Where in the World…?

Give an educator a summer break, and they’ll travel somewhere — to relax, work, learn. We received a robust response to our call to send in photos of you on break with your Educator magazines, and this year we noticed that more than a few members like to travel together. That proved to be the case with several of the contest winners, who each receive gift cards for school supplies. We also feature several Honorable Mentions. Keep an eye out for more educators with Educators in the next issue. Congratulations to the winners!

Winners

Kim Read-Smith, San Pasqual Elementary Teachers Association, Humanities/VAPA instructor

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“On our annual pilgrimage to decompress, 10 teachers from Escondido went to Jackson Hole, Wyoming. Here we are about to go down the Snake River on raging rapids. Left to right are: Bonnie Blanton, retired; our river guide, Alex; Lisa Gangel, first grade; Francis Juarez, kindergarten; Nicole Marshall, kindergarten; Kim Read-Smith; Carol Schiefer, kindergarten; Kris McLaughlin, fifth grade; and Teri MacDonald, retired.

“We went because a family at our school offered us their ski lodge in Jackson Hole as a thank-you for teaching their children. The best part was the white water rafting. Our group grows closer every summer and more united in our sisterhood. This bond helps us through the school year when life gets tough.”

 

Rachel Staab, Glendale Teachers Association, Special educator

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“Two of my colleagues and fellow GTA members and I went to Westhaven Children’s Home near Montego Bay, Jamaica. We volunteered several days at this residential home for children and adults who have moderate to severe special needs. We played with them, sang to them, fed them, walked them around, and just gave them our presence. From left are Andrea Fay, speech-language pathologist; me; and Mary Ann DeWitt, school nurse at College View School.”

Darcy Long, United Teachers of Richmond, Elementary technology coach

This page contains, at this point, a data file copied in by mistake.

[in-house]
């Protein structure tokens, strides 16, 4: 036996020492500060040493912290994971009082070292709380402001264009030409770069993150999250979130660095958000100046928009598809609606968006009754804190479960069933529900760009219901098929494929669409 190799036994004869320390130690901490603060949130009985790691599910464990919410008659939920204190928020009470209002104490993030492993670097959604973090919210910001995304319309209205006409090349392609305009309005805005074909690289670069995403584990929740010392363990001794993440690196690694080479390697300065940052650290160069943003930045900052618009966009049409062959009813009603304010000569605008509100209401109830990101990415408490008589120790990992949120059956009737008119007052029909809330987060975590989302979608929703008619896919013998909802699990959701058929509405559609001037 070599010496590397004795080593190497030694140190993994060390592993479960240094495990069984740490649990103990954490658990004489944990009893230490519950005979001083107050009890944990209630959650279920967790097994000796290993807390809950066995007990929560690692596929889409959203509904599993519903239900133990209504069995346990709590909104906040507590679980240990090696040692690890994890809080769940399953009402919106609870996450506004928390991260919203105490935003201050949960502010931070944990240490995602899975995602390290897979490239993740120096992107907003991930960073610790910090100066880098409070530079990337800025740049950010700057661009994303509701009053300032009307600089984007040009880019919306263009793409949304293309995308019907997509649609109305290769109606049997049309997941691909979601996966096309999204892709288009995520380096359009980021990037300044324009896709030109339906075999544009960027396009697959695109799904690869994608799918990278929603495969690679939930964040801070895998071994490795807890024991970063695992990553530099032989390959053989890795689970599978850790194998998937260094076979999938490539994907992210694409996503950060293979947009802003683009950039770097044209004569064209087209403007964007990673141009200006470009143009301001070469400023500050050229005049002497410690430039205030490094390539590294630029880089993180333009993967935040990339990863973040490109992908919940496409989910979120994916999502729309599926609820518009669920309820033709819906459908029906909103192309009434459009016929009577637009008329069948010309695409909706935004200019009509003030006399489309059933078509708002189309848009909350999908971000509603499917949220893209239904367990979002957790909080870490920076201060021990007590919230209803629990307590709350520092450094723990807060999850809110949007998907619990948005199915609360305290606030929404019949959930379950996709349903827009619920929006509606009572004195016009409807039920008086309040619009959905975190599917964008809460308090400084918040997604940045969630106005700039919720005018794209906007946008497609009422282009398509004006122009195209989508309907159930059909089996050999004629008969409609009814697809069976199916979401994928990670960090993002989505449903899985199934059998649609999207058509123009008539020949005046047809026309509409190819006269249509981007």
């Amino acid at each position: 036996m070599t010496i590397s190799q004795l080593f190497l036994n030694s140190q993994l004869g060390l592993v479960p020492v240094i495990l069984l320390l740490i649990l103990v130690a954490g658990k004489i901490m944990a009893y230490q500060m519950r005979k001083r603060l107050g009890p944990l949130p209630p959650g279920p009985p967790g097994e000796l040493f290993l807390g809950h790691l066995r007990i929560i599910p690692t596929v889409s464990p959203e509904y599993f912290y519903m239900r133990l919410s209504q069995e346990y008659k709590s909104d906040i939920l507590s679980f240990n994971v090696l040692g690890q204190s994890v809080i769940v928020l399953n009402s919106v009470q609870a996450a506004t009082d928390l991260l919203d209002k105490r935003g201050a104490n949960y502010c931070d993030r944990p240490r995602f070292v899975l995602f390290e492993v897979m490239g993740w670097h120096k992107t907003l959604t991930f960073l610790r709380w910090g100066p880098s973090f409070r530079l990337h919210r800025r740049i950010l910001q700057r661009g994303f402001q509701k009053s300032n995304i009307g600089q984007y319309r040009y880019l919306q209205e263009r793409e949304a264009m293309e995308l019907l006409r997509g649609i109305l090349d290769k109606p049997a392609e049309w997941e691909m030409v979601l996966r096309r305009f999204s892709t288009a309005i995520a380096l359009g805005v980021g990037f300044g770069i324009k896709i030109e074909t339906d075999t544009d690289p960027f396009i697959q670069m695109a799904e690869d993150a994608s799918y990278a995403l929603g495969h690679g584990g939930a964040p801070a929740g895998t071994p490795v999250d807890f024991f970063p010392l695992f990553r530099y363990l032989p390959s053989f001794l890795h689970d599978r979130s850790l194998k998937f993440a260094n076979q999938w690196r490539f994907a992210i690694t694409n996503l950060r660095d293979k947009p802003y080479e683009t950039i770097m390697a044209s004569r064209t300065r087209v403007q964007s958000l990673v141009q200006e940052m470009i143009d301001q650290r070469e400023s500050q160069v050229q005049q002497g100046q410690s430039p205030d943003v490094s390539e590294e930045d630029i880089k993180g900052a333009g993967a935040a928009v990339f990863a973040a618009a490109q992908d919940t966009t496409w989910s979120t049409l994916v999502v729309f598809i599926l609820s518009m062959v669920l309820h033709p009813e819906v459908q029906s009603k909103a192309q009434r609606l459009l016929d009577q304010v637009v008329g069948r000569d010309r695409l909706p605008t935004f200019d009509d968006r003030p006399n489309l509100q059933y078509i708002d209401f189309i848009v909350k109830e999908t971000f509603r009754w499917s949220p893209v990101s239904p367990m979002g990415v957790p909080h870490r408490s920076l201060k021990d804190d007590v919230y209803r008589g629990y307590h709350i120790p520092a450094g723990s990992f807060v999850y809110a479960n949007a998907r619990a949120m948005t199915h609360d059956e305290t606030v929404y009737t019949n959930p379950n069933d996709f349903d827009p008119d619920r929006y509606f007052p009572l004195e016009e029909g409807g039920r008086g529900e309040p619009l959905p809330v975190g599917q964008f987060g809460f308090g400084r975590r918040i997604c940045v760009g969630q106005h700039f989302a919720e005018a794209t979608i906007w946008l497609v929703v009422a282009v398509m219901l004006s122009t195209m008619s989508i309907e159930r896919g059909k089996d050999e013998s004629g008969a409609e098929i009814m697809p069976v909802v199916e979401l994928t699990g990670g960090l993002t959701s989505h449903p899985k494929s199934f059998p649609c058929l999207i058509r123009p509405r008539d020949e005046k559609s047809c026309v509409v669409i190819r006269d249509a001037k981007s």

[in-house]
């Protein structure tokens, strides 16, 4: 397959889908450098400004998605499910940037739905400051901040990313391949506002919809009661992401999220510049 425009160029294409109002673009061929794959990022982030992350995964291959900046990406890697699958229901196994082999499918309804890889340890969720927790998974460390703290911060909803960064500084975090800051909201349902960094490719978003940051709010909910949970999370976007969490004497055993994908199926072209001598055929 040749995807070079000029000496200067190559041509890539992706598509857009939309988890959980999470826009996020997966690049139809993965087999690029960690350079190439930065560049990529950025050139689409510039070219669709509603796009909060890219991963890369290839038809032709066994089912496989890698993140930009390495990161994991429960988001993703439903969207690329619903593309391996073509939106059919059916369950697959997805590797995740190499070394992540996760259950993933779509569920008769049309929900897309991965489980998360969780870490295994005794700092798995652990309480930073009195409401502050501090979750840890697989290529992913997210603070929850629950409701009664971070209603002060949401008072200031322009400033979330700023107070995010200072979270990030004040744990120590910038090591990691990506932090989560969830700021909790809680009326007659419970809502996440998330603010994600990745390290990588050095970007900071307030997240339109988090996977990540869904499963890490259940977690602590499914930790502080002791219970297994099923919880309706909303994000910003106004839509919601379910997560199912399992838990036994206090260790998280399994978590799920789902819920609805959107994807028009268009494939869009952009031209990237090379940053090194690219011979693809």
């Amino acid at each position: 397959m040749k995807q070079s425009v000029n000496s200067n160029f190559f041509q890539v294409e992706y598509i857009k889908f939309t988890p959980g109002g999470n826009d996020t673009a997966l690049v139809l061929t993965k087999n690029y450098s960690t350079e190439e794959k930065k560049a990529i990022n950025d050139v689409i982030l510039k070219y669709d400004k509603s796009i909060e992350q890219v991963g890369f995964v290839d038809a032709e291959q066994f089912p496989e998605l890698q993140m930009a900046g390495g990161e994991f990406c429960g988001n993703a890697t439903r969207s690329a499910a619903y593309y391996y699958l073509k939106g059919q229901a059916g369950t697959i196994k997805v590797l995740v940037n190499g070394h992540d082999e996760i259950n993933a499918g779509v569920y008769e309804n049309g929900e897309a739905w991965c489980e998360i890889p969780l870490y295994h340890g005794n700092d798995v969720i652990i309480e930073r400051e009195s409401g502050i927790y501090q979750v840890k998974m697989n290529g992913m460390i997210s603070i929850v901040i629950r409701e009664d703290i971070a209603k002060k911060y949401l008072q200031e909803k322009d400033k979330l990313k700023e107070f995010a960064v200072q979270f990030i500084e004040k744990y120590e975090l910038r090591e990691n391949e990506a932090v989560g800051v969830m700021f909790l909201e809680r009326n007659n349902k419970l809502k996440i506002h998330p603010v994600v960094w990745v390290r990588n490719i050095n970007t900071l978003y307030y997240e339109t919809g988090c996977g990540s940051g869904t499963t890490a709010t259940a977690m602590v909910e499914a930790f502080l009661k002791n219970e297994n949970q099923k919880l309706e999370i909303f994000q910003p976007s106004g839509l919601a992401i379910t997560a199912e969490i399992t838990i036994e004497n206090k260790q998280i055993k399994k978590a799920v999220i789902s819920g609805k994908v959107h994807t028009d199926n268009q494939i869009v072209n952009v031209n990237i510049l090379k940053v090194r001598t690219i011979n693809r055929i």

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“Here I am with in Zanzibar, East Africa, in front of Freddie Mercury’s childhood home, known as ‘Mercury House.’ Next was an eight-day safari through the Serengeti and five days in Rwanda, tracking mountain gorillas in Virunga with two close friends. As a member of a nature journaling group, my purpose was to closely observe and document the flora, fauna and other surroundings through both scientific and artistic lenses — and to practice my drawing and watercolor painting. My time with this group was transformational. The consistent daily practice of being present with what was right in front of me changed how I see the world, literally. The most unexpected discovery for me was how gentle, kind and thoughtful the people of Tanzania were. Peacefulness and calm was observed and felt throughout my stay.”

 

Honorable Mention

Benny Heredia, Alhambra Teachers Association, CTE, soccer coach

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“This summer I traveled to Barranquilla, Colombia, to visit family and relax.  This particular trip took us to the countryside, full of lush greenery and tropical humidity.  At a family gathering we celebrated to Afro-Caribbean drum music, typical of the region.”

“The musical group pictured is all female, a first.  They represent a break through in the stereotype that such groups should be only male.”

Nicole Naditz, San Juan Teachers Association, NBC French teacher

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“When I attended the American Council on the Teaching of Foreign Languages convention last November, I won a raffle for two round-trip tickets to Paris. My mom and I went in June and added a trip to Luxembourg, which is where her paternal relatives emigrated from in the 19th century before settling in Iowa.”